Objective: To evaluate interfractional and intrafractional movement of patients with rectal cancer during radiotherapy with electronic portal imaging device (EPID) and surface infrared (IR) markers. Methods: 20 patients undergoing radiotherapy for rectal cancer with body mass index ranging from 18.5 to 30 were enrolled. Patients were placed in the prone position on a couch with a leg pillow. Three IR markers were put on the surface of each patient and traced by two stereo cameras during radiotherapy on a twice-weekly basis. Interfractional isocentre movement was obtained with EPID images on a weekly basis. Movement of the IR markers was analysed in correlation with the isocentre movement obtained from the EPID images. Results: The maximum right-to-left (R-L) movement of the laterally located markers in the horizontal isocentre plane was correlated with isocentre translocation with statistical significance (p50.018 and 0.015, respectively). Movement of the surface markers was cyclical. For centrally located markers, the 95% confidence intervals for the average amplitude in the R-L, cranial-to-caudal (C-C) and anterior-to-posterior (A-P) directions were 0.86, 2.25 and 3.48 mm, respectively. In 10 patients, intrafractional movement exceeding 5mm in at least one direction was observed. Time-dependent systematic movement of surface markers during treatment, which consisted of continuous movement towards the cranial direction and a sail back motion in the A-P direction, was also observed. Conclusion: Intrafractional movement of surface markers has both cyclic components and time-dependent systematic components. Marker deviations exceeding 5mm were mainly seen in the A-P direction. Pre-or post-treatment EPID images may not provide adequate information regarding intrafractional movement because of systematic movement in the A-P direction during radiotherapy. Advances in knowledge: This work uncovered a sail back motion of patients in the A-P direction during radiotherapy. Pre-or post-treatment EPID images may not provide accurate positioning of patients in the A-P direction because of this time-dependent intrafractional motion.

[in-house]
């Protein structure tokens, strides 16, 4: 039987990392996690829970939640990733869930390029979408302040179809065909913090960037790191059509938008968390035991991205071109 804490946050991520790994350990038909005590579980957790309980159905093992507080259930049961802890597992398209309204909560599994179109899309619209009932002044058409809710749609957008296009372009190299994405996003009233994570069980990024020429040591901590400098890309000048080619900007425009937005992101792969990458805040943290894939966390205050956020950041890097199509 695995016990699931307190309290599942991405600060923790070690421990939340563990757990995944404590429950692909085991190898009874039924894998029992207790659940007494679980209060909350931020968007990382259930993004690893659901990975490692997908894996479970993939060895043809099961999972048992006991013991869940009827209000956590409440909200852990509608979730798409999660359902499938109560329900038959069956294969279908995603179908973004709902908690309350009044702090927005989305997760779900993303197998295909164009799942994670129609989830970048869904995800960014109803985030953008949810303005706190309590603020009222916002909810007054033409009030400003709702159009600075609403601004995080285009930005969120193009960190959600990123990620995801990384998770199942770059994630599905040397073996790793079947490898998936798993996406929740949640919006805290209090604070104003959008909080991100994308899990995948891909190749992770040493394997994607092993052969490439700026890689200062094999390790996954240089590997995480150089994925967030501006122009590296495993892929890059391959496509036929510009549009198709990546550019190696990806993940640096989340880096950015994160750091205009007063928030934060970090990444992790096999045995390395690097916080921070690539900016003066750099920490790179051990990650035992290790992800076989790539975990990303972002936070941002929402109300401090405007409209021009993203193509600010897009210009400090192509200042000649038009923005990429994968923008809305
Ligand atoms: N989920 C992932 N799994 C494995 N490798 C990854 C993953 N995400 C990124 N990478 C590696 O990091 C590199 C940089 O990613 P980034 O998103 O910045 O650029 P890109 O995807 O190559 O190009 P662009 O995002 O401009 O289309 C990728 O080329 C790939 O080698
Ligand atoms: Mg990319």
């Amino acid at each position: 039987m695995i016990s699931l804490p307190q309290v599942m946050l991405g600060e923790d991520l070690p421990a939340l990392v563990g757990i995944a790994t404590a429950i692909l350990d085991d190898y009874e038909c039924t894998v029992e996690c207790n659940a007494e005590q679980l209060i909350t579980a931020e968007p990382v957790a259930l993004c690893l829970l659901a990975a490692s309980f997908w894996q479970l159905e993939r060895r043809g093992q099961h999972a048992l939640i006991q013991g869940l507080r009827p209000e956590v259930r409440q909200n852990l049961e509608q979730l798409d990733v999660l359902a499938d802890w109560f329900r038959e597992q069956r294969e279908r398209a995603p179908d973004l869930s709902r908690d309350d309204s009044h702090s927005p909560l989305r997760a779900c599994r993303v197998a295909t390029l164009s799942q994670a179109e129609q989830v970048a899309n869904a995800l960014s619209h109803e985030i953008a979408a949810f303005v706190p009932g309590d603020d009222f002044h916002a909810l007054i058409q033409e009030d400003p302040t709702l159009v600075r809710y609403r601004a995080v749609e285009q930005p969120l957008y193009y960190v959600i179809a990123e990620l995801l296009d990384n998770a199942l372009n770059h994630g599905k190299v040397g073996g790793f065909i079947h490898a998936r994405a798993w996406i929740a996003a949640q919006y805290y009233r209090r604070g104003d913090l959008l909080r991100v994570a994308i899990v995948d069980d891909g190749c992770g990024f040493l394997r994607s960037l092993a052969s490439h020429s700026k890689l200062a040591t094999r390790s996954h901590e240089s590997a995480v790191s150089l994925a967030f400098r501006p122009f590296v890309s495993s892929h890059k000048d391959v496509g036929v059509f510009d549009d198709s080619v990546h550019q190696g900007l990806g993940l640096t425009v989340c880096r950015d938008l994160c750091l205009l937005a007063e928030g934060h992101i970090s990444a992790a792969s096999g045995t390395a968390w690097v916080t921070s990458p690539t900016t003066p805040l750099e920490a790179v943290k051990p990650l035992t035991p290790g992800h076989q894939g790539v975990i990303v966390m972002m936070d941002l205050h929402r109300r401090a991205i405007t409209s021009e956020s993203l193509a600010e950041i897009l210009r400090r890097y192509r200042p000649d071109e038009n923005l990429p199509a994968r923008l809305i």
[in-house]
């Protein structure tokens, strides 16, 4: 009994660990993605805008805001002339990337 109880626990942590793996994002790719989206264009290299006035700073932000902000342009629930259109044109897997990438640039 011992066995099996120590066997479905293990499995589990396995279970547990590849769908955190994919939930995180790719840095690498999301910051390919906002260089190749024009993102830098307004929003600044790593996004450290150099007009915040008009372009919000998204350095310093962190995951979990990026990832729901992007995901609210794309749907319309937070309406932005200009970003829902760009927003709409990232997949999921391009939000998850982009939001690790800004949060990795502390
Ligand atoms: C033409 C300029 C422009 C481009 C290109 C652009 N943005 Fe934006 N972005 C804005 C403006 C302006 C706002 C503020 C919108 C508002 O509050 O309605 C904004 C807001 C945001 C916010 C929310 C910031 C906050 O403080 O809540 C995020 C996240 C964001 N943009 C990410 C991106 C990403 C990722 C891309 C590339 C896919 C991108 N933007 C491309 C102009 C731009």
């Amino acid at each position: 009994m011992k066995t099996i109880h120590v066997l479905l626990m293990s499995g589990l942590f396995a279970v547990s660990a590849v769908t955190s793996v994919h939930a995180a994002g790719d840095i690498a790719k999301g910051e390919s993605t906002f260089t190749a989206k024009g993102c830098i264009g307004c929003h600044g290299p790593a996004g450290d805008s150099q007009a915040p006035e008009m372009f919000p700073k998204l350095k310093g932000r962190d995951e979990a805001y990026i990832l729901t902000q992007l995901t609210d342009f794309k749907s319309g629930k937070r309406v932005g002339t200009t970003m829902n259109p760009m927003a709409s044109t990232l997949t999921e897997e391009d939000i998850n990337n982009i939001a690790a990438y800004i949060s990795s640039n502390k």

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© 2015 The Authors. Published by the British Institute of Radiology.